Google+, Google’s newest stab at the social networking world, launched a few weeks ago as an invite-only beta on June 28, 2011. I was invited in on June 29th, which marks a milestone for me in that I don’t think I’ve been in a network so early in its infancy. With so few people with whom I could interact in the space, I wasn’t sure at first what to do with this Google+ thing. Fast-forward to a few weeks later and I’ve watched the network grow in leaps and bounds as Google eases up on allowing people into Google+.
My first post on Google+? “I am not sure what I am doing. Per usual.” Just in case you’ve been invited in and are feeling the same way, or even if you are just curious what the hoopla is about, I thought I’d write a little post here to offer my initial reactions, insights, and hacks for Google’s newest, hottest service.
First of all, being one of the lucky early invites had a lot to do with my previously created, publicly viewable Google profile. [Full disclosure: I am a Google Certified Teacher and my university is a Google Apps for Education school. So I do a lot with Google.] This has to do with the main way Google+ operationalizes one’s networks: through circles. While Twitter has followers and folks you follow, and you may have various “lists” on Facebook, Google+ allows for different people to be added to different circles to make it simpler to differentiate content that you share to the various circles. Google+ suggests a “Friends” circle, a “Family” circle, an “Acquaintances” circle, and a “Following” circle. You may also create and label circles yourself (I added a “Professional Contacts” circle, for example.) As an encircler you get to choose who among your contacts go where. As a person being encircled, I am not told which circle you’ve added me to, only that you’ve added me to one of your circles (this CAN be checked in your profile, however: I’ve listed a site that walks you through making this feature hidden). Now, when you add a status update or a link, you choose who among your circles (from “fully public” to “just family”) gets to see what you’ve posted.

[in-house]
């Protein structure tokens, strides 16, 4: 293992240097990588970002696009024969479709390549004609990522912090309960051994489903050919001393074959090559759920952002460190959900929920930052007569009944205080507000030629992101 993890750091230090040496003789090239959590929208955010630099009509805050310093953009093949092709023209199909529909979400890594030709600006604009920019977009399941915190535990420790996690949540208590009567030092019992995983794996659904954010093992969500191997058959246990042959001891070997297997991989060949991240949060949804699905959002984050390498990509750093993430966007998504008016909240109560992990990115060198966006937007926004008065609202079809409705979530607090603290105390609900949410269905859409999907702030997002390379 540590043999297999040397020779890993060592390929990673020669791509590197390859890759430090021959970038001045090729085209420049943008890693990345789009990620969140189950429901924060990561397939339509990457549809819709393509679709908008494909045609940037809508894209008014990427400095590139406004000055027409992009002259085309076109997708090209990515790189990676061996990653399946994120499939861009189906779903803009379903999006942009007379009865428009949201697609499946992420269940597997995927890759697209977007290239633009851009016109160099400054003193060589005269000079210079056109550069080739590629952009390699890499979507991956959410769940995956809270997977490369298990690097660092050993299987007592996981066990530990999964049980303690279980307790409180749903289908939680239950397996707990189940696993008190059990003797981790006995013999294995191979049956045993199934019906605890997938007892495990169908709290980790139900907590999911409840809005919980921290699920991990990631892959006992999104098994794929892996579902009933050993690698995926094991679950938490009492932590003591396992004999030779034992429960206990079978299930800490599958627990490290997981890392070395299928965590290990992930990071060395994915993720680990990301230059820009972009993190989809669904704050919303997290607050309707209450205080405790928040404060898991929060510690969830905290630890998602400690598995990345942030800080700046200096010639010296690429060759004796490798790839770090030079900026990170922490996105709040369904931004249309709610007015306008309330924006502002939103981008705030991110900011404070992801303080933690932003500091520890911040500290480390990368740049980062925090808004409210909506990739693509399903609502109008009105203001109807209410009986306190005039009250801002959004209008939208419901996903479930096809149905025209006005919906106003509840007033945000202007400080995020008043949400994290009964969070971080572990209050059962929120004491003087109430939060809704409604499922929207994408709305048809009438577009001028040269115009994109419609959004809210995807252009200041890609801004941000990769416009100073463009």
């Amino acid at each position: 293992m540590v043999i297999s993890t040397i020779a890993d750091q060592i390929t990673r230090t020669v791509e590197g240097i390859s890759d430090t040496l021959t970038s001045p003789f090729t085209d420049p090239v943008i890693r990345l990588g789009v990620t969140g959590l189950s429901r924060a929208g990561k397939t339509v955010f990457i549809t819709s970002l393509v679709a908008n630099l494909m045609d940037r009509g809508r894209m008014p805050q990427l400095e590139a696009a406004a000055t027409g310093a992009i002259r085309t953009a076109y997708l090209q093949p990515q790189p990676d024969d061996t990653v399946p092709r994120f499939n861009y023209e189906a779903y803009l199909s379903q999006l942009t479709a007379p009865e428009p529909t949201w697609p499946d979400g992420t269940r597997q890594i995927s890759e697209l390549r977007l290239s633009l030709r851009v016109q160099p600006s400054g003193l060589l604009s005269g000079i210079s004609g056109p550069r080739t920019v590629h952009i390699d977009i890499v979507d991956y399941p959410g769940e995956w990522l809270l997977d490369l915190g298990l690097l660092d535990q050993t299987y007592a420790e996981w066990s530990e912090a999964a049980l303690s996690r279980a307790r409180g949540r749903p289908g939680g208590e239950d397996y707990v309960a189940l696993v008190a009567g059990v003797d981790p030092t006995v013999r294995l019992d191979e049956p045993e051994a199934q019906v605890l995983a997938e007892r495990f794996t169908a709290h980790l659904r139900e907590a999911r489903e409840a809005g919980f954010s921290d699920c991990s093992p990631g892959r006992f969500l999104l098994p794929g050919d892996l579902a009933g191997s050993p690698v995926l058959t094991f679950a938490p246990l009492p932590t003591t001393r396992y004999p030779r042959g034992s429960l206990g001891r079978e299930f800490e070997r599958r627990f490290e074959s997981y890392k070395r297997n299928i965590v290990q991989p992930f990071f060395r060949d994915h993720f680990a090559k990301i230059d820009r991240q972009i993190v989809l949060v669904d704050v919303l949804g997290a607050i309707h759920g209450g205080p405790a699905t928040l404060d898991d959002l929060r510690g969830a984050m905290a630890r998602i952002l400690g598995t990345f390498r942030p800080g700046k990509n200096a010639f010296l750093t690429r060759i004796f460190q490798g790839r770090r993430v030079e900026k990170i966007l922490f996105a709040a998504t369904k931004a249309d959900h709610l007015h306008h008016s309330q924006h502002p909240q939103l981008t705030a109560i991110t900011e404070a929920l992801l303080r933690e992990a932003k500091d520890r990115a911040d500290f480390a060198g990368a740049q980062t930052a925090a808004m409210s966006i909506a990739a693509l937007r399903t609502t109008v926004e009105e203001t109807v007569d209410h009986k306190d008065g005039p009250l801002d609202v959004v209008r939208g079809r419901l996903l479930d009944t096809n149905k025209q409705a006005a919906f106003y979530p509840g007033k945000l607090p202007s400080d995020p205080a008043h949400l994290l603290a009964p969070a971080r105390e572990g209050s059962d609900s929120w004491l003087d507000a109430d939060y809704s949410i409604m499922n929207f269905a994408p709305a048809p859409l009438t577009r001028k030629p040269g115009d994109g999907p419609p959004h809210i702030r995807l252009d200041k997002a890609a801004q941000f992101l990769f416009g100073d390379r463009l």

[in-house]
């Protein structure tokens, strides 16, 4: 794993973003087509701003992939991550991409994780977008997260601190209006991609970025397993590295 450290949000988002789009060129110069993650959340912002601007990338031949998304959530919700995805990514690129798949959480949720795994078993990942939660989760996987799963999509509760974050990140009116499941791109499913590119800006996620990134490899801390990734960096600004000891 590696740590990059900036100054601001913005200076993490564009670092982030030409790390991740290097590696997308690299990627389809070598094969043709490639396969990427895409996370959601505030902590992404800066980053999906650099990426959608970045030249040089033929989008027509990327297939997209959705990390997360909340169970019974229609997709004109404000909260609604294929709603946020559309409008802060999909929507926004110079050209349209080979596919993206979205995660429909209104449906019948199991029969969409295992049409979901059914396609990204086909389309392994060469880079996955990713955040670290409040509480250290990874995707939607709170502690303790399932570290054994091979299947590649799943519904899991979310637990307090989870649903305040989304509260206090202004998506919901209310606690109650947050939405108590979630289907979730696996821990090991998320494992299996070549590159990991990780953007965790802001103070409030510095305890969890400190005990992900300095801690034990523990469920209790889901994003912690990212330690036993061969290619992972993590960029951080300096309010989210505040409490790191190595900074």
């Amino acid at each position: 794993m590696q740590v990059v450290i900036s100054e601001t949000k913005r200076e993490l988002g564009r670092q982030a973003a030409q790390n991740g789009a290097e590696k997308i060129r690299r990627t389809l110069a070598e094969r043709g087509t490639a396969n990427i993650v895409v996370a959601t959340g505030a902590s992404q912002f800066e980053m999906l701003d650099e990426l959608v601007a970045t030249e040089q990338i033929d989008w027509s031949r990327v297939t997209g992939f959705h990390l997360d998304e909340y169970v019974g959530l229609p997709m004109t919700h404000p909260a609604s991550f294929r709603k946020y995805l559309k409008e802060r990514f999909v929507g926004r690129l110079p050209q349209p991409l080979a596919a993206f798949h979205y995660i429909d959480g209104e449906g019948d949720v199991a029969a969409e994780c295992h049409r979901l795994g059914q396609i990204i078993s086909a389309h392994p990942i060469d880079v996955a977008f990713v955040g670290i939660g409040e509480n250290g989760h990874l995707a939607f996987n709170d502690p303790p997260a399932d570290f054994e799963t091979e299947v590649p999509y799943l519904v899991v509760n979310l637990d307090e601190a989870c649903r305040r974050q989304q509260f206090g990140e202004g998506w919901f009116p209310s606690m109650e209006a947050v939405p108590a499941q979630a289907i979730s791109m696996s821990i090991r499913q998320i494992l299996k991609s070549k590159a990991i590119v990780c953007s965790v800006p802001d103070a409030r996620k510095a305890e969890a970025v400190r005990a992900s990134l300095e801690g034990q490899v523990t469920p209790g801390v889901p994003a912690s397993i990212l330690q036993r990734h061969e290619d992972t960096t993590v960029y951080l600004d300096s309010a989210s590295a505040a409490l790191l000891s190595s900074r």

The rest of Google+ beyond the circles will seem familiar. There’s Google chat contacts. There’s a stream with commenting. Instead of the Facebook “like,” Google+ has a “+1.”
My favorite feature so far? The Google+ Hangout. I am no stranger to a video chat room, and I normally hate them. BUT I LOVE THE GOOGLE+ HANGOUT. The interface is dead easy to use, it’s really fast, and the quality is great. It also allows for text chat and sharing of YouTube videos, which you can watch and talk over (this allows for, you guessed it, KARAOKE!) I am already planning to use it to facilitate writing groups at a distance. With rumors that Google+ will integrate with all of Google’s services, I am drooling over the possibility of using a Google+ Google Docs combination for writing conferencing.
How are you using Google+? Let us know in the comments!
For more information:
- For comprehensive, easy-to-read, and step-by-step guidance to Google+, you can not beat this crowd-sourced, collaboratively written Google Doc. Complete with how-tos to get you set up to the best Google+ hacks. https://docs.google.com/document/d/1cUjZ_7rlAmKRDVB6GXId73h_eUdXGKdjtSff0svbaz0/mobilebasic?pli=1&hl=en_US#h.7ssfy42v5qvp
- IMPORTANT information about hiding your circle information: “What do Google execs know about Google+ privacy that you don’t?” by Ed Bott over at ZDNet.
- Check out Mashable’s coverage of Google+, including “What’s in a Name? Google+ is Your Plus One.“
- I also love this post by @ryanbretag, who invites us to get excited and play with new things. It’s really okay to not be critical for a minute and enjoy whatever the new thing is. Critically evaluate tomorrow, right? “Go Ahead and Get Excited” by Ryan Bretag.
- From the Chronicle: “Professors Consider Classroom Uses for Google Plus”
- POST-EDIT: Brian Croxall over at Professor Hacker also posted today on Google+. Definitely check it out: http://chronicle.com/blogs/profhacker/introducing-google/34643
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What's your research soundtrack? Historian Laura McCoy reflects on her work soundscapes: bit.ly/2dpkq5s